But the saga of Pruitt’s housing has been so much more complicated than that. How about the New York Times story that revealed that a client of his condo owner’s firm received EPA approval for an oil pipeline project while Pruitt was an occupant? Or the Wall Street Journal news that the White House was probing Pruitt over his links to said energy lobbyist?
On top of all that, it turns out that Pruitt’s home was also a spot for fundraisers for Republican lawmakers looking to raise money for congressional campaigns. At least three members of Congress had fundraisers at the home while Pruitt lived there, according to The Daily Beast.
It’s safe to say that his accommodation has been somewhat problematic on numerous levels.
That very, very expensive phone booth
How much do you think a soundproof phone booth would cost? A couple of grand, maybe? No, not if it’s a Scott Pruitt-branded soundproof phone booth. That costs upwards of $43,000, at least according to records obtained by The Washington Post.
Yes, it appears as if Pruitt paid that amount of money on a booth for his office last fall. But, why specifically was it that much?
Well turns out the EPA paid a Virginia firm $7,978 to remove closed-circuit television equipment in the closet area they turned into the booth. Then it had contractors pour 55 square feet of concrete more than two feet thick into it, which cost an additional $3,479. And then they added a drop ceiling ($3,361), some patches and paint ($3,350), and you know, some other completely necessary stuff.
The fact that he wants … that other job
The grass is always greener, right? Yep, even if you’re head of the EPA. (Insert incredibly on-the-nose joke about Pruitt being a climate denier here.)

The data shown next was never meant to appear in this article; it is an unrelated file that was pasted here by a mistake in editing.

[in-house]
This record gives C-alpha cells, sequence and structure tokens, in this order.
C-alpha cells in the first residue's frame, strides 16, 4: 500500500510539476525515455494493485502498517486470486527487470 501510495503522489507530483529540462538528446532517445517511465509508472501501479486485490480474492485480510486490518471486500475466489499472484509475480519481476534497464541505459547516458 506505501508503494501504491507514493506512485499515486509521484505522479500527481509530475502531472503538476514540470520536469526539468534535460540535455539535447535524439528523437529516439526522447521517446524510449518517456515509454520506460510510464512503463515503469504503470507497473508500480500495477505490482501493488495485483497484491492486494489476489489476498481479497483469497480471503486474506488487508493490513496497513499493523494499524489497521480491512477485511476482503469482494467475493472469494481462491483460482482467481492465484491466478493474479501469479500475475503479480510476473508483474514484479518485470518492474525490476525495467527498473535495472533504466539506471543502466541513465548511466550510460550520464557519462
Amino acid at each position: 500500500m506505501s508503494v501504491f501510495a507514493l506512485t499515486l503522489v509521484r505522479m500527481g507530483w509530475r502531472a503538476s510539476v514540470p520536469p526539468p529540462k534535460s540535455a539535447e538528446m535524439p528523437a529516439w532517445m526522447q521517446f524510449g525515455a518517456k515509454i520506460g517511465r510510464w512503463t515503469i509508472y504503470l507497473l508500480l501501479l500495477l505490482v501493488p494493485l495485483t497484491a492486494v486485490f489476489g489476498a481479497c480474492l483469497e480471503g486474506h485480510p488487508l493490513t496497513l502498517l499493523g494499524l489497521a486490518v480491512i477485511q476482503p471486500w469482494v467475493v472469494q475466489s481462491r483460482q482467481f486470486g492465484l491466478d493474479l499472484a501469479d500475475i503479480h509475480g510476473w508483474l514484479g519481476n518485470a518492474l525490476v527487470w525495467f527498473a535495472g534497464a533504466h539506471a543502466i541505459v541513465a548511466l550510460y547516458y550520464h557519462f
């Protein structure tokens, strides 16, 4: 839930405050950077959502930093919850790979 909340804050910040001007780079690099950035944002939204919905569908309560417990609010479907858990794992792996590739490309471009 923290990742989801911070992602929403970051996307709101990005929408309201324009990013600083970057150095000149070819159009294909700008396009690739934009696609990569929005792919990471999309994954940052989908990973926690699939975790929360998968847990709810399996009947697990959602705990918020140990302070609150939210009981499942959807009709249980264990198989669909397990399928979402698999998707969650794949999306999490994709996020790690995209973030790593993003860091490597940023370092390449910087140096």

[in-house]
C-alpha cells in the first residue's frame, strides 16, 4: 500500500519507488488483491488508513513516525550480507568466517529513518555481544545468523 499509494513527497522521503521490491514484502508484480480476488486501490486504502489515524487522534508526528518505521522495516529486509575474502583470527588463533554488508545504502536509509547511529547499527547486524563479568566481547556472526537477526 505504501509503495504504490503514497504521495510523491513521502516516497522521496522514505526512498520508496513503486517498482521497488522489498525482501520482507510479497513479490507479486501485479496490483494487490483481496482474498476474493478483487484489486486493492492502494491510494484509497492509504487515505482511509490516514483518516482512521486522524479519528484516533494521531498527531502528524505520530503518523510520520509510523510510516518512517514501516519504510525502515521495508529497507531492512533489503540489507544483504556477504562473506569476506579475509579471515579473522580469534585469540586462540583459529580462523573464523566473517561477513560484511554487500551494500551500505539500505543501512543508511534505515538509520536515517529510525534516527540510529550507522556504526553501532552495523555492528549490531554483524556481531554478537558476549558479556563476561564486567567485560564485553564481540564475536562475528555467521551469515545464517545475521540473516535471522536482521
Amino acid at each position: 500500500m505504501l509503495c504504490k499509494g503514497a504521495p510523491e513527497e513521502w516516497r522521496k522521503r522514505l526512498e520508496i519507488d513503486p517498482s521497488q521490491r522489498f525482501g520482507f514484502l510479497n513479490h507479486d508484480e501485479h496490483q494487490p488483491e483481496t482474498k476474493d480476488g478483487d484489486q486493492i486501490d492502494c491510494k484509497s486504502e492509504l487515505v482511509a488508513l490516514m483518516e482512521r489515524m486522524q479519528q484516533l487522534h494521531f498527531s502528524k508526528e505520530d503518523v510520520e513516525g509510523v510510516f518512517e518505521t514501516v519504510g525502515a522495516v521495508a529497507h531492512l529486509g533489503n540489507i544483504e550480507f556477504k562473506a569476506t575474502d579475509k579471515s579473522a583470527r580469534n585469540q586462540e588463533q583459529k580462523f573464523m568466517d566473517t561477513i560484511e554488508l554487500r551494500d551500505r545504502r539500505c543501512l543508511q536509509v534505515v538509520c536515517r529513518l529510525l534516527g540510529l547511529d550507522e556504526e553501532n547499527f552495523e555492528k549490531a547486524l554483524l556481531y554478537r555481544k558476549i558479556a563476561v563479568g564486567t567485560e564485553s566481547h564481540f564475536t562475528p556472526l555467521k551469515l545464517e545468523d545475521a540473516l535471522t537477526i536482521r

But yes, jokes aside, there was that one time where Pruitt had told friends and associates that he was interested in becoming attorney general, should Jeff Sessions ever depart or be forced to resign, according to a Politico report from January.
“Pruitt is very interested,” a person close to him said, per the Politico report. “He has expressed that on a number of occasions.”
All of this has become a bit of a nuisance to Pruitt’s colleagues in Washington. Some of Trump’s senior aides, reportedly including Chief of Staff John F. Kelly, have griped about the EPA head for the past few days, according to a report from The Washington Post.
Kelly apparently has been irked by Pruitt throwing his name in the ring to replace Sessions (maybe on his own accord), and would rather see him gone. All of this, of course, falls in stark contrast to reports that Pruitt still has Trump and Kelly’s approval, but who knows?
Ambition is all great until it, you know, gets in the way of your current job.
That trip to Morocco
Pruitt and a handful of EPA aides took a trip to Morocco in December 2017, where they spent four days talking to officials about their interest in importing natural gas, according to The Washington Post. They also reportedly discussed other areas of “continued cooperation” between the two countries, per the report.
The thing is, the EPA plays no formal role in overseeing natural gas exports, and those are usually overseen by the Energy Department and the Federal Energy Regulatory Commission. So the trip drew some criticism, to say the least.
Those raises tho
Finally, who could forget those raises he gave to two of his political aides using a little-known provision in the Safe Water Drinking Act. It permits the EPA administrator to hire up to 30 people into the agency without approval from the White House or Congress. But Pruitt instead took those funds to give staffers a $28,130 and $56,765 raise, according to The Atlantic.
The latter employee now reportedly makes more than $160,000, which is higher than most senior-level employees at the EPA typically earn.
Keep your eyes peeled for the next Pruitt affair, which will no doubt make no impact on his continuing career.